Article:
In versions of the Lasersaur up to and including v12.08, the hardware is controlled by an Arduino Uno embedded computer with a custom "LasaurShield" card to interface to switches, motors and laser power supply. Two "GeckoDrive" modules are used for stepper motor control and a power relay controls 110/220 V power to the laser power supply. An external computer commands the Arduino via a standard USB interface.
In v12.11 and later, a custom board called "DriveBoard" contains an ATmega328 SoC computer (replacing the Arduino) and all of the drive electronics with the exception of the two GeckoDrive modules and a BeagleBone embedded Linux computer which are attached to it. Interfacing is via an Ethernet cable. There is also experimental support for replacing the BeagleBone with a Raspberry Pi computer and using Nanotec SMC11 stepper motor controllers instead of the GeckoDrive units.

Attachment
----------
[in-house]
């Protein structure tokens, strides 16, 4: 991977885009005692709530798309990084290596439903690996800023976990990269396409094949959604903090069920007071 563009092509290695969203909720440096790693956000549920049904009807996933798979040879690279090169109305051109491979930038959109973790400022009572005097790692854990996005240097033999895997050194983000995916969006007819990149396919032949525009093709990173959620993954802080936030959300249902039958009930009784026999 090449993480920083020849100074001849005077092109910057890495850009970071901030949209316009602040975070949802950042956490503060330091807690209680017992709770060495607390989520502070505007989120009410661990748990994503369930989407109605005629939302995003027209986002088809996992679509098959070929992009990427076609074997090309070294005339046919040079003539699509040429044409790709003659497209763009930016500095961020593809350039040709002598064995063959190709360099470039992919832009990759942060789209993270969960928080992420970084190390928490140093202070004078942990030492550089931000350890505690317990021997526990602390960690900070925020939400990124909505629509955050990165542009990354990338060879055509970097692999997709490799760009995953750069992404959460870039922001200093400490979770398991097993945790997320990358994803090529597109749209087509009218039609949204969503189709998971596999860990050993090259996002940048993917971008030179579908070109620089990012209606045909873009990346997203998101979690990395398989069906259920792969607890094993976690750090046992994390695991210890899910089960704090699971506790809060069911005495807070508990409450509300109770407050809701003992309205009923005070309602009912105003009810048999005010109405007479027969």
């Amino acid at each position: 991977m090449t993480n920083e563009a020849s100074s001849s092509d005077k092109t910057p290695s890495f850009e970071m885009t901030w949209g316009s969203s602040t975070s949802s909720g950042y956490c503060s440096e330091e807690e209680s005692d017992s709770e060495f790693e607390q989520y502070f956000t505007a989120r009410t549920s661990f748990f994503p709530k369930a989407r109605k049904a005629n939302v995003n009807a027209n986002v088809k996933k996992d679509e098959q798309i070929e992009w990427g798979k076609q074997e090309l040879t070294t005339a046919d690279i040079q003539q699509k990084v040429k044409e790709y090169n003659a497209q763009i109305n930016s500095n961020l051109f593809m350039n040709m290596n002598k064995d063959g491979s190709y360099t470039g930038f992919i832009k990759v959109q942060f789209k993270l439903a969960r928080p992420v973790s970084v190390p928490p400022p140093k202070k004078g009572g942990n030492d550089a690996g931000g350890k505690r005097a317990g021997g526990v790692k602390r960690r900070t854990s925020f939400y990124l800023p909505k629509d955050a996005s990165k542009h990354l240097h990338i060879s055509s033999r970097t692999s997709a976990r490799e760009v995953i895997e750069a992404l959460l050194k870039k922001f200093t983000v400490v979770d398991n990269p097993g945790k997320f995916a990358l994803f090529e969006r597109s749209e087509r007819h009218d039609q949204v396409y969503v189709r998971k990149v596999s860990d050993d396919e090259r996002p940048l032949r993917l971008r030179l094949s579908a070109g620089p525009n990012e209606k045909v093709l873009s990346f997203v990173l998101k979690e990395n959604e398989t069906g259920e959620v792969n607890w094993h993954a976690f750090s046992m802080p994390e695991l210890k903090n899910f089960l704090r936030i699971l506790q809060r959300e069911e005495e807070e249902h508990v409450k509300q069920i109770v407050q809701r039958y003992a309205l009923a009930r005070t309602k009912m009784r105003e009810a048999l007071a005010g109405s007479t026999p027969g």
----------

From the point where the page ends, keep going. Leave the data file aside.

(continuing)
Both LasaurShield and DriveBoard must be purchased from Nortd Labs, although the Lasaurshield schematics and board layout are publically available.
The Lasersaur software is split into three parts, all of which are Open sourced:
- The "LasaurGrbl" software which runs on the Atmega328 to convert commands sent to it in a subset of G-code into stepper motor drive signals for the GeckoDrive modules.
- The "LasaurApp" software which acts as a web server and takes commands and SVG files over the Internet and converts them into G-code for onward transmission to LasaurGrbl. In v12.11 and later, this software runs on the embedded Linux computer inside the Lasersaur. In earlier versions, it runs on an external computer under Linux, MacOS or Windows.